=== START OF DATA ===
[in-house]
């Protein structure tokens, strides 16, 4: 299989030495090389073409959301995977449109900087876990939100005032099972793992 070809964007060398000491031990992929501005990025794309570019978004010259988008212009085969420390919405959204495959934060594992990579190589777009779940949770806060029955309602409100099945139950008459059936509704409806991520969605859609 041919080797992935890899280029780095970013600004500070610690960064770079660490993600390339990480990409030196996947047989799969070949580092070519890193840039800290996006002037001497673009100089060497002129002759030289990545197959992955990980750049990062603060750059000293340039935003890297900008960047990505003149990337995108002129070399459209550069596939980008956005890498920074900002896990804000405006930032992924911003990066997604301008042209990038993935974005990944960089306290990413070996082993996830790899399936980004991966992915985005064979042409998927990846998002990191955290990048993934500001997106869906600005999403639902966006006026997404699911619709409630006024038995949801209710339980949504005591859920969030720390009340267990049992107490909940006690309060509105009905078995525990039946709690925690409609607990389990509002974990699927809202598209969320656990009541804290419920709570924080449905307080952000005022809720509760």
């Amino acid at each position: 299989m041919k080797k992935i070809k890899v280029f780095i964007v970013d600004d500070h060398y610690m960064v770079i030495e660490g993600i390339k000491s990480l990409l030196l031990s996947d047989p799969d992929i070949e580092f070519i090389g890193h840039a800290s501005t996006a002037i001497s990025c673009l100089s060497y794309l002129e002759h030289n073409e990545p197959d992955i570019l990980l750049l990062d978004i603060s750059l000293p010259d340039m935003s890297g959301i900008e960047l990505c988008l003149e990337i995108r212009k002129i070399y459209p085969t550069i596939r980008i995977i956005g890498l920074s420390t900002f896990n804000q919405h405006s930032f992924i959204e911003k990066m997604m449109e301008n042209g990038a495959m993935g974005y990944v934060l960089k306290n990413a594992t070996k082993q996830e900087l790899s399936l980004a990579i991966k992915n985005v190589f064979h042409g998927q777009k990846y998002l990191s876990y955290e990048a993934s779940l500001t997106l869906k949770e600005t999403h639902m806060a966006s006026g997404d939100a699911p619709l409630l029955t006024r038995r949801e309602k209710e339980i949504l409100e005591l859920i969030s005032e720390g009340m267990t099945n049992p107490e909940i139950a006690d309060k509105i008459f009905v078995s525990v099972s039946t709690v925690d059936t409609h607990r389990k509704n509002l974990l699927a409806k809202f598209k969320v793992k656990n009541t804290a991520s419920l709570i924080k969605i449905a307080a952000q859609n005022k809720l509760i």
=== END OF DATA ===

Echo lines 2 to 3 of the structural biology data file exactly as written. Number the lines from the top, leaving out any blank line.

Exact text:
């Protein structure tokens, strides 16, 4: 299989030495090389073409959301995977449109900087876990939100005032099972793992 070809964007060398000491031990992929501005990025794309570019978004010259988008212009085969420390919405959204495959934060594992990579190589777009779940949770806060029955309602409100099945139950008459059936509704409806991520969605859609 041919080797992935890899280029780095970013600004500070610690960064770079660490993600390339990480990409030196996947047989799969070949580092070519890193840039800290996006002037001497673009100089060497002129002759030289990545197959992955990980750049990062603060750059000293340039935003890297900008960047990505003149990337995108002129070399459209550069596939980008956005890498920074900002896990804000405006930032992924911003990066997604301008042209990038993935974005990944960089306290990413070996082993996830790899399936980004991966992915985005064979042409998927990846998002990191955290990048993934500001997106869906600005999403639902966006006026997404699911619709409630006024038995949801209710339980949504005591859920969030720390009340267990049992107490909940006690309060509105009905078995525990039946709690925690409609607990389990509002974990699927809202598209969320656990009541804290419920709570924080449905307080952000005022809720509760």
């Amino acid at each position: 299989m041919k080797k992935i070809k890899v280029f780095i964007v970013d600004d500070h060398y610690m960064v770079i030495e660490g993600i390339k000491s990480l990409l030196l031990s996947d047989p799969d992929i070949e580092f070519i090389g890193h840039a800290s501005t996006a002037i001497s990025c673009l100089s060497y794309l002129e002759h030289n073409e990545p197959d992955i570019l990980l750049l990062d978004i603060s750059l000293p010259d340039m935003s890297g959301i900008e960047l990505c988008l003149e990337i995108r212009k002129i070399y459209p085969t550069i596939r980008i995977i956005g890498l920074s420390t900002f896990n804000q919405h405006s930032f992924i959204e911003k990066m997604m449109e301008n042209g990038a495959m993935g974005y990944v934060l960089k306290n990413a594992t070996k082993q996830e900087l790899s399936l980004a990579i991966k992915n985005v190589f064979h042409g998927q777009k990846y998002l990191s876990y955290e990048a993934s779940l500001t997106l869906k949770e600005t999403h639902m806060a966006s006026g997404d939100a699911p619709l409630l029955t006024r038995r949801e309602k209710e339980i949504l409100e005591l859920i969030s005032e720390g009340m267990t099945n049992p107490e909940i139950a006690d309060k509105i008459f009905v078995s525990v099972s039946t709690v925690d059936t409609h607990r389990k509704n509002l974990l699927a409806k809202f598209k969320v793992k656990n009541t804290a991520s419920l709570i924080k969605i449905a307080a952000q859609n005022k809720l509760i």